The album also reflects the quintessential Canadian nature of this band.  Daniel, a full-time professional musician and composer, was born and bred in Quebec City and was brought up in the French milieu.  On the other hand Paul, whose parents were originally from Newfoundland, was also brought up in Quebec City but went through the English school system.  Barry, a retired policeman, originally came from Hamilton, Ontario, but was raised in Trois Rivieres.  After his family moved there, he spent most of his childhood speaking English.  It was only when he was a teenager and became interested in girls that he realised the necessity of speaking in French.
Brought up in the shadow of the Rocky Mountains of British Columbia, Aurian is the only band member to come from outside of the province.  All the same, he had connections with the city as his father was born here to Newfoundland parents.  Even though his father was an Anglophone he still spoke French to Aurian, so that Aurian’s move to Quebec City was not too linguistically challenging. The band uses both English and French during rehearsals, switching effortlessly between the two languages.

The Creative Input
The initial creative kernel for a song comes from Aurian.  Generally he will write a song complete with lyrics, melody and chord structure and give the others a recording of him singing it and accompanying himself on piano or guitar.  As Paul put it, “the lyrics create some kind of emotion, depending on what the song is about. What Aurian does to accompany it, along with the melody, amplifies that emotion a little bit.  Then what we do should take that a step further. If we are subtracting from it then we’re doing something wrong and going in the wrong direction.”

Aurian_BandIt is thanks to the varied and mature experience that each member brings to the band that the pieces blossom. From that point on it becomes a collaborative effort, with each member adding their own musical contribution and style.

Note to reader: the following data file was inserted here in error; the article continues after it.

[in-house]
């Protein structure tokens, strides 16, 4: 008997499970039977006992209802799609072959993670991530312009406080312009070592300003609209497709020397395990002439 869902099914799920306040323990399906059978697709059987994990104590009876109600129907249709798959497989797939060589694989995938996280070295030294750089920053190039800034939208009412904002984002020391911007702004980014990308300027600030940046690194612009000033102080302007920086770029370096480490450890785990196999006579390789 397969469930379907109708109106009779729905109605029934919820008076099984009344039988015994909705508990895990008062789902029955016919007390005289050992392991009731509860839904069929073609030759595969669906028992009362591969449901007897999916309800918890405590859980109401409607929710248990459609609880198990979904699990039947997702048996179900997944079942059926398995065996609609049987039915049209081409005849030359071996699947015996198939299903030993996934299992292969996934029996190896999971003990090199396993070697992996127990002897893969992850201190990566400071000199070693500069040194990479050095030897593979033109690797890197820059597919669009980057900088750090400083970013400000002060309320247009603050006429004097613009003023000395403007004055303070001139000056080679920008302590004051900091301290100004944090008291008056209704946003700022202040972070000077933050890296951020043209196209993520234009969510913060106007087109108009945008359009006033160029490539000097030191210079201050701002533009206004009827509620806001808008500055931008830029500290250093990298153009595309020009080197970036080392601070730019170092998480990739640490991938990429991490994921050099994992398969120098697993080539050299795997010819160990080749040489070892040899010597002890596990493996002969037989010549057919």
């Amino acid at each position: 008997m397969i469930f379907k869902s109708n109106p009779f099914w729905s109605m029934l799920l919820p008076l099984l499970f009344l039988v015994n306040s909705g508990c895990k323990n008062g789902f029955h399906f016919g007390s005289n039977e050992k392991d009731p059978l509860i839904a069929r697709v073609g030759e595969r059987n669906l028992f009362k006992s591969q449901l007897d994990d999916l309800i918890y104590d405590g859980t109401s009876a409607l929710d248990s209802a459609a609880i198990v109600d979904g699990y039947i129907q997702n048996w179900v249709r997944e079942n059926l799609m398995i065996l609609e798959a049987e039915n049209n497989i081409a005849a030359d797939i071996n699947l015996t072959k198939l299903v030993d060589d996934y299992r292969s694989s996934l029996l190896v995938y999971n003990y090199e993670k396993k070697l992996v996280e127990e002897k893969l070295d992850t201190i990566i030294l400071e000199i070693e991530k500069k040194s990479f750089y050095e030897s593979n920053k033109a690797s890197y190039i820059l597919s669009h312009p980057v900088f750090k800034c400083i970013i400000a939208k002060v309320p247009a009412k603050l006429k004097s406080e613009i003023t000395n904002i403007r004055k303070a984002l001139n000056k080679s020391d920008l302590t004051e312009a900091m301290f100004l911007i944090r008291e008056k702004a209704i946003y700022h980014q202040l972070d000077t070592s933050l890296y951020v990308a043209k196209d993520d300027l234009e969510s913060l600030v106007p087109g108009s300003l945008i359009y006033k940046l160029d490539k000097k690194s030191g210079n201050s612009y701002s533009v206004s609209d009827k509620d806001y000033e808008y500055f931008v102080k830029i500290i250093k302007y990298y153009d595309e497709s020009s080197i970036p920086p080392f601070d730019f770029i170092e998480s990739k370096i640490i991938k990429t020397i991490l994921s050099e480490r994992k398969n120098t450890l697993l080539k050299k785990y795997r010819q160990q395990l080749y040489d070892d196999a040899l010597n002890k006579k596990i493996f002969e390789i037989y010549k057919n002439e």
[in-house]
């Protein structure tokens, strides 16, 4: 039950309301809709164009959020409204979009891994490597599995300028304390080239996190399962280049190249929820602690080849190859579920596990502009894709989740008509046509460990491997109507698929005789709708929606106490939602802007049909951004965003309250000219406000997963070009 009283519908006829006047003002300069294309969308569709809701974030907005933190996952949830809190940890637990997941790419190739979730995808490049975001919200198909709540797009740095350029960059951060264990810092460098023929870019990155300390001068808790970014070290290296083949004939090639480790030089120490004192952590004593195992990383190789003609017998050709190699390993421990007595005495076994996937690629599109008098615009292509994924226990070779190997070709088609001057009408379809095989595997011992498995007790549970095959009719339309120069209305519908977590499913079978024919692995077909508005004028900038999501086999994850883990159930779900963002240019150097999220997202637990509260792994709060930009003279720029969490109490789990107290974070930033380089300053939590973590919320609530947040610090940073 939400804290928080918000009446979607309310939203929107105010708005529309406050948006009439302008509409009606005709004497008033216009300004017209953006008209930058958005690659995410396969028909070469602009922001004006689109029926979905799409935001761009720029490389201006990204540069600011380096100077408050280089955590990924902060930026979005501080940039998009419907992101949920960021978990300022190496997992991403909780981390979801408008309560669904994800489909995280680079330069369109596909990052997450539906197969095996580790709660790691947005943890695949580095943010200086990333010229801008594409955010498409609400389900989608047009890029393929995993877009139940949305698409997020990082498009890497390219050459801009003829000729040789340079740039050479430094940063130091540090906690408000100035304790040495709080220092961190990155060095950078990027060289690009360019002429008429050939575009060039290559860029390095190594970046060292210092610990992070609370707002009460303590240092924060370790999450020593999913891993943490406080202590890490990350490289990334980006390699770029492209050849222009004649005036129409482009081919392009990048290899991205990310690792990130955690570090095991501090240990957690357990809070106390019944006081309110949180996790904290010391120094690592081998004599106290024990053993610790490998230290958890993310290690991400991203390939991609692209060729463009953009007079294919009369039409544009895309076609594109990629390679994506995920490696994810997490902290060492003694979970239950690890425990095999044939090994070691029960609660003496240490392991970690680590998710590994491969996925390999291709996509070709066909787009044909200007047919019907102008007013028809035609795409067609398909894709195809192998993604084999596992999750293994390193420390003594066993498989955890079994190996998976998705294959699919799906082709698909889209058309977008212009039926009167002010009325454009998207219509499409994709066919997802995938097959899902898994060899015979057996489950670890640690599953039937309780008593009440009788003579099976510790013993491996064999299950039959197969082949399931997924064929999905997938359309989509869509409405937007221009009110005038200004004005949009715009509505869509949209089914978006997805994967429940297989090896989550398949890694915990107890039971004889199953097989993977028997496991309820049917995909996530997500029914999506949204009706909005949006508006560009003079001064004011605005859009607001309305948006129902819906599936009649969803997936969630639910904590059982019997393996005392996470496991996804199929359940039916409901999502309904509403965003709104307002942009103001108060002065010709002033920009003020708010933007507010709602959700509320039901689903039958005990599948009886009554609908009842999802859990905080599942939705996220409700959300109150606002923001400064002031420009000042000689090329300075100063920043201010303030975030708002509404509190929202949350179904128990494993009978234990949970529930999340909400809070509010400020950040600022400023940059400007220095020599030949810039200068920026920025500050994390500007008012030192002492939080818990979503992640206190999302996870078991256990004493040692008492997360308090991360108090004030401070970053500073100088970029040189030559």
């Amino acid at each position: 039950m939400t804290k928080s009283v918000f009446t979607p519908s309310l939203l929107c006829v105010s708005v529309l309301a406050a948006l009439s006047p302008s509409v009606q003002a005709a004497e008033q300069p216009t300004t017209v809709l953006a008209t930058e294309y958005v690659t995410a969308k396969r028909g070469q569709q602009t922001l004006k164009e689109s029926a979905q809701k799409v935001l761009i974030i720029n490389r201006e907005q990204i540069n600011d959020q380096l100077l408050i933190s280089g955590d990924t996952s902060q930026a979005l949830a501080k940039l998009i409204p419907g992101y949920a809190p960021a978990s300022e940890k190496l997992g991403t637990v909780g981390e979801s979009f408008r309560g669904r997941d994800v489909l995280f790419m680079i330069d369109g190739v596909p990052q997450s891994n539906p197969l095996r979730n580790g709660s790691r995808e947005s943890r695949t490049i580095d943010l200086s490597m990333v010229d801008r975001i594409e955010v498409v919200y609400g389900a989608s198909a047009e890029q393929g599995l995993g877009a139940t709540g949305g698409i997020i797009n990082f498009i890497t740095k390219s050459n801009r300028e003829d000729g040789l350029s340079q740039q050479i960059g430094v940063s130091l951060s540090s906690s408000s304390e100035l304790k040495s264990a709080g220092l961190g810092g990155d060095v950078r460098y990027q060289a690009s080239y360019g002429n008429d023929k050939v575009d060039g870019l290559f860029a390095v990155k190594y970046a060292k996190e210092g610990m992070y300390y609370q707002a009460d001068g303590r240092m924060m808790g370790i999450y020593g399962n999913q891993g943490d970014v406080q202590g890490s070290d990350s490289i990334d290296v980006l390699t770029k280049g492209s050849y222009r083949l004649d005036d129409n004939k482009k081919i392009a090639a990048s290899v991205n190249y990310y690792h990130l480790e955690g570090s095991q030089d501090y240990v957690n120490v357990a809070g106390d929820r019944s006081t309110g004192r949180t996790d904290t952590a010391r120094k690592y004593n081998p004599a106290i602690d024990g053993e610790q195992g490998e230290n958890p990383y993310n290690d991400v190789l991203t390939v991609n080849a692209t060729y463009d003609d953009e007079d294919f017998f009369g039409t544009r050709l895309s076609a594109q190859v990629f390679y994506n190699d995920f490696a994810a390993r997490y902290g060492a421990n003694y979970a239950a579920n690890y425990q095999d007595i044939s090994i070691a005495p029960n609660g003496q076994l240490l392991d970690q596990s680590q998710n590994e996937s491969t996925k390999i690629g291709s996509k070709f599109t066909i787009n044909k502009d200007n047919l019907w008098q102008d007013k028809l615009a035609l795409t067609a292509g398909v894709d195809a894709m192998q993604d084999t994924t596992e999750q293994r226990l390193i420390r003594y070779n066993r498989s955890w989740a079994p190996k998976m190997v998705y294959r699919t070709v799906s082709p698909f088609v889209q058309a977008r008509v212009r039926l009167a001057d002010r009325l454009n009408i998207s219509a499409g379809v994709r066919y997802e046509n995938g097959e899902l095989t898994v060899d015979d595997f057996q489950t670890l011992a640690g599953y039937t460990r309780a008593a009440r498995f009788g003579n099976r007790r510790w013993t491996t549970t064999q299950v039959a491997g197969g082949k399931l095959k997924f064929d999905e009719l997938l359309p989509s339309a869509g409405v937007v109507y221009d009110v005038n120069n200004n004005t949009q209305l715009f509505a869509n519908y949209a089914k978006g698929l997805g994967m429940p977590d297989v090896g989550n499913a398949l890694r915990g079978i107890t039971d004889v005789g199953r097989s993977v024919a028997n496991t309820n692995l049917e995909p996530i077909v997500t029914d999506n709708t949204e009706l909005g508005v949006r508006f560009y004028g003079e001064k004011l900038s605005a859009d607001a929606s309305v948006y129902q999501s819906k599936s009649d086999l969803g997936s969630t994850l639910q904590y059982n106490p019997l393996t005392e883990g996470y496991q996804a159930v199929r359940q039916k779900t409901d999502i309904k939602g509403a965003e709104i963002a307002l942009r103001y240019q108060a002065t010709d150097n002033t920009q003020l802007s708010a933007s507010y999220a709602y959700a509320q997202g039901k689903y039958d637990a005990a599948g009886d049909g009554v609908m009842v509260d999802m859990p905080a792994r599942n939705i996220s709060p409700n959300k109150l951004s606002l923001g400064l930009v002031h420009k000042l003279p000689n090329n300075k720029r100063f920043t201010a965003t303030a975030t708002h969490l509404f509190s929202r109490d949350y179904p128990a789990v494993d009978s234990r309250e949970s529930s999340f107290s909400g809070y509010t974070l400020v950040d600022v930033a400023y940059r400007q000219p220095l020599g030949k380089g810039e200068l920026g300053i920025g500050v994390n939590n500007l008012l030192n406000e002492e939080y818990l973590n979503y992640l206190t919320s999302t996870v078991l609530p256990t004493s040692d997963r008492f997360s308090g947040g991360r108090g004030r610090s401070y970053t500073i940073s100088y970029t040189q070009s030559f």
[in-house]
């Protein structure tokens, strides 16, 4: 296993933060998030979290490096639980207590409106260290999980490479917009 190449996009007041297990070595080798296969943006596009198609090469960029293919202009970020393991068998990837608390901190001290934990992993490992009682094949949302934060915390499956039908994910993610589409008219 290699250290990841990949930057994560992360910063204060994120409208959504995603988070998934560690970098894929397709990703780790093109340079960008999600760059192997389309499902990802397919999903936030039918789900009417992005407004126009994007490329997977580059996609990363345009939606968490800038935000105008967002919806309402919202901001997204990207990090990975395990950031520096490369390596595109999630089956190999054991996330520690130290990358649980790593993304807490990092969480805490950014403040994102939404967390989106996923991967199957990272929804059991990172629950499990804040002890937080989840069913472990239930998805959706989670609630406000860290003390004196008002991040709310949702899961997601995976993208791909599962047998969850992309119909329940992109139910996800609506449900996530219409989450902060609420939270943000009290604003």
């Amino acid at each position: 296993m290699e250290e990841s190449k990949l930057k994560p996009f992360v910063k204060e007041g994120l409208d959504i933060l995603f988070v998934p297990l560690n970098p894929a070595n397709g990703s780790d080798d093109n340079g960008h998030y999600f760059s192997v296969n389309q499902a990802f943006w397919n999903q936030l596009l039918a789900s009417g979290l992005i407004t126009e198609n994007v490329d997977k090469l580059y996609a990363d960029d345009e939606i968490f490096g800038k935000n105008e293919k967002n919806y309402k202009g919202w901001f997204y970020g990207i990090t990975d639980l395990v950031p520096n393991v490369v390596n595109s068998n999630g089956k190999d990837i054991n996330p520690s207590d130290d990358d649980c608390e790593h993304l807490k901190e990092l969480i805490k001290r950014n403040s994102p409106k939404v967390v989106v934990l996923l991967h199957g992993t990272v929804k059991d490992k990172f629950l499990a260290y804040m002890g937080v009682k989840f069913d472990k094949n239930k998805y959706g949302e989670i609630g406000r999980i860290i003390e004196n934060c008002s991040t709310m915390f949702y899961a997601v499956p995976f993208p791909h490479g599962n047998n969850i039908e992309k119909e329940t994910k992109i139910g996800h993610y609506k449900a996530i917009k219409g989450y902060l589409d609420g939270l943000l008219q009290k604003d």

Guest Artists
The Dark Room features the guest appearance of Blue Rodeo’s Bob Egan, who played the pedal steel on 4 of the 12 tracks.  Egan didn’t physically play with the band but was sent a recording and then laid down his own tracks at his studio in Kitchener, Ontario, before sending them back for the final mix.

Valérie Clio and Maude Brochu, two talented singers on the local music scene, provide backing vocals for some of the songs.  Daniel Marcoux also wrote musical arrangements for string quartet on a few of the tracks.
Paul mixed and produced both albums. The Dark Room was recorded over an eight month period and had its final mix at Montreal’s Grey Market Mastering studio last fall.

The inclusion of the pedal steel gives this album a more country-like sound.  When asked to describe their sound, Aurian laughed saying that it was quite unique, but that if he had to categorise it, it could be called an “indie folk / alt-country style.”

Where and What Next?
Unlike many other bands on the local scene, The Aurian Haller Band does not play cover songs and would prefer to break into the festival scene, playing more concerts as their reputation grows.
For more information check out their website ( where you can find their upcoming concert schedule as well as download music and watch their videos.

About Author

Simon Jacobs

Originally from the UK, Simon Jacobs has been living in Quebec City since 1989. He played viola with the Quebec Symphony Orchestra for 20 years before moving on to become the Executive Director of the Morrin Centre. Currently studying for an MBA at Laval University, he is also a certified Quebec City tour guide and a historian specialising in the Jewish history of Quebec City. He is the current president of the Québec Anglophone heritage network.